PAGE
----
The Chicago Police Department has unveiled a new foot pursuit policy leaders say will improve safety for police and civilians alike, more than a year after officers killed 13-year-old Adam Toledo and 22-year-old Anthony Alvarez in separate shootings that followed such pursuits.
Police officers must only engage in foot pursuits under a certain set of circumstances and will be required to continuously re-evaluate the need to continue such a pursuit while it’s in progress, according to a final version of the new policy.
“The safety of our community members and our officers remains at the core of this new foot pursuit policy,” Police Superintendent David Brown said in a statement Tuesday. “We collaborated internally with our officers and externally with our residents to develop a policy we all have a stake in.”
Under the new policy, officers may only engage in a foot pursuit when “they have reasonable articulable suspicion or probable cause” that the person being pursued “has committed, is committing, or is about to commit” a felony, Class A misdemeanor — like an aggravated assault, battery or unlawful use of weapon — or traffic offense that endangers others.
A pursuit can also be initiated if the person being pursued is “committing or is about to commit an arrestable offense” that poses a physical threat to others. But under the new policy, officers cannot begin a foot pursuit based solely on whether a person walks or runs from them in order to avoid contact.
The department said the new policy provides clearer guidelines to officers and supervisors involved in foot pursuits, while highlighting the role of supervisors.
“The safety of the public, any person being pursued and Department members is the primary consideration when determining whether a foot pursuit should be initiated or continued,” the CPD said.
Officers involved in foot or bicycle pursuits will also be required to fill out a report afterwards, similar to what they do after use-of-force incidents. Robert Boik, the CPD’s executive director of constitutional policing and reform, said those forms will help the department to better collect data to inform their tactics and training going forward.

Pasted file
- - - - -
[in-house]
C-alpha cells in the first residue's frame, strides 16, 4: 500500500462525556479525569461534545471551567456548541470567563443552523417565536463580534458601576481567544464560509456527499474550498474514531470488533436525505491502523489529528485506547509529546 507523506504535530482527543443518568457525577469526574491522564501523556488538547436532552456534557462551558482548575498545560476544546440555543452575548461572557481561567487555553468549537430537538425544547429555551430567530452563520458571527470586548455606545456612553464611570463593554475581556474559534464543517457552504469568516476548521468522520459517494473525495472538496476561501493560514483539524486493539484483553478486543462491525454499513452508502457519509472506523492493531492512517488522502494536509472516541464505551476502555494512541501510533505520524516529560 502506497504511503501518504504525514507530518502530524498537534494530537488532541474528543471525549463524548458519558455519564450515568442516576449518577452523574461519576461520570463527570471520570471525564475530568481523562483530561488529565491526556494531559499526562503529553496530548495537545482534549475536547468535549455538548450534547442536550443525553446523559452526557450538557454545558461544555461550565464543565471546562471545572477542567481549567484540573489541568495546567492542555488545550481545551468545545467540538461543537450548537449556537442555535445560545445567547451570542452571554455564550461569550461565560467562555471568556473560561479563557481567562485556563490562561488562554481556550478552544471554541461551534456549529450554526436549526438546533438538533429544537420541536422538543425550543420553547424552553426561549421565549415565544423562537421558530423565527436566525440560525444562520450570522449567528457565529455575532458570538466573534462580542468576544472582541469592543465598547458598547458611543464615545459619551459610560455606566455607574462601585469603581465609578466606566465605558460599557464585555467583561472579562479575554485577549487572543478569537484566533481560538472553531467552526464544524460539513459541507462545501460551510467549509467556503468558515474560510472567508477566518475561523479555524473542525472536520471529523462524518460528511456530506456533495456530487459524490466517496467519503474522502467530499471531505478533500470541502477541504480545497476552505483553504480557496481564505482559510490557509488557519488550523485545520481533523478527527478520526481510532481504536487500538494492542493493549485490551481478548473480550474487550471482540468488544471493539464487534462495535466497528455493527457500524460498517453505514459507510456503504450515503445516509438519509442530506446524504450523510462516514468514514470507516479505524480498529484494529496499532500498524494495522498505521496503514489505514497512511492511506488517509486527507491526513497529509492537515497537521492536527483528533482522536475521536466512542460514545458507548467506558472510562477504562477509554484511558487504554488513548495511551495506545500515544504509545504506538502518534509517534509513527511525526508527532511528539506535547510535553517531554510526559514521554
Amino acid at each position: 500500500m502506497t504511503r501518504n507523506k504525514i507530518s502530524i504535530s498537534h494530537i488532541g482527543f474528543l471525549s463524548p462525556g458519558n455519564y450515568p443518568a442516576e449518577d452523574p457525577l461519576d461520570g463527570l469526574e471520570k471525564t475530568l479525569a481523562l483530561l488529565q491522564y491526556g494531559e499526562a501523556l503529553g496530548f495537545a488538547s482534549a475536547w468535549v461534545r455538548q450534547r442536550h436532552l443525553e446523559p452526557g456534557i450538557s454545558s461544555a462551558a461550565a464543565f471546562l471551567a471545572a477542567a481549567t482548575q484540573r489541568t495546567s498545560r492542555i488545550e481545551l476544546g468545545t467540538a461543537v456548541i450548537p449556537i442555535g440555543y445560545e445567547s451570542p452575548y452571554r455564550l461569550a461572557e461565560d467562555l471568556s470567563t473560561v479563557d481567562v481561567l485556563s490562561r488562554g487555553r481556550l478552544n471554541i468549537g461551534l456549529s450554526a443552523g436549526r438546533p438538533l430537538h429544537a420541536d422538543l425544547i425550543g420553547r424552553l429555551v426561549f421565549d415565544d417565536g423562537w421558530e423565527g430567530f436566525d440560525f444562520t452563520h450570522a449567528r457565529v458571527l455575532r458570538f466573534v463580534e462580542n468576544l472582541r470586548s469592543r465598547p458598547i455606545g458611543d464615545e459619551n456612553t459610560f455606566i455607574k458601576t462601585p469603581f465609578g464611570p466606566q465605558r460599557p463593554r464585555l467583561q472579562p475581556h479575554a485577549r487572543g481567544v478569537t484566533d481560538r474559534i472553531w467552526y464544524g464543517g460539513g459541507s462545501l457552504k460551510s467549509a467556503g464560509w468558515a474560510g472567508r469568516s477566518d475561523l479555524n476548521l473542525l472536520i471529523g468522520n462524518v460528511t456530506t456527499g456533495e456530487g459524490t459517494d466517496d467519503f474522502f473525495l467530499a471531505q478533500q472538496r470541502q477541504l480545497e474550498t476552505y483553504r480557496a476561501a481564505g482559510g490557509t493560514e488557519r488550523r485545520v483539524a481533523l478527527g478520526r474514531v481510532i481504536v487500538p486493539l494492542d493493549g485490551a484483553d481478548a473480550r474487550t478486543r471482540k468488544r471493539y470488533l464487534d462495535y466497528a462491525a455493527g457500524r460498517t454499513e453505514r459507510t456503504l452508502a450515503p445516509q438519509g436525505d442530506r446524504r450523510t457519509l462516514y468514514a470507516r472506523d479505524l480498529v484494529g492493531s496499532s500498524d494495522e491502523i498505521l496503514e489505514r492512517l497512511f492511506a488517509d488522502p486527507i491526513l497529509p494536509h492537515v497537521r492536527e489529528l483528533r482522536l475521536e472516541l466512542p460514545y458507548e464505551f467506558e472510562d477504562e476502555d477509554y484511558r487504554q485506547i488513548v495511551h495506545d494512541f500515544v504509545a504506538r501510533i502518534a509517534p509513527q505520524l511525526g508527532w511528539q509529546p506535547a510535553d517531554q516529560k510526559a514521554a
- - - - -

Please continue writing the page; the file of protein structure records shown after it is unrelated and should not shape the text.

The CPD enacted a temporary policy last summer, but that was criticized as being too vague and allowing officers too much discretion in deciding who to pursue. That was further revised earlier this year following additional community input.
The monitoring team tracking the CPD’s consent decree progress has also noted data issues surrounding the department’s tracking and recording of these pursuits.
“I think this policy, without question, hits the right note in balancing officers’ safety (and) our ability to capture offenders, but do it in a way that’s constitutional,” Brown said.
The CPD has been under pressure to craft a new policy since last March, when officers shot and killed Toledo and Alvarez in separate incidents that occurred just days apart. Earlier this year, Cook County State’s Attorney Kim Foxx declined to file charges against either officer involved in those shootings.
Just last month, Chicago police shot another 13-year-old boy during a foot pursuit on the Northwest Side. That boy survived.
Brown said the CPD had already been in discussions about a foot pursuit policy for years before the Toledo and Alvarez shootings happened.
“That has taken time,” he said, “but it was time well spent.”
The new policy will not go into effect until all officers have undergone training, which is expected to take place over the coming weeks. Boik expects the policy to officially go live before the end of this summer.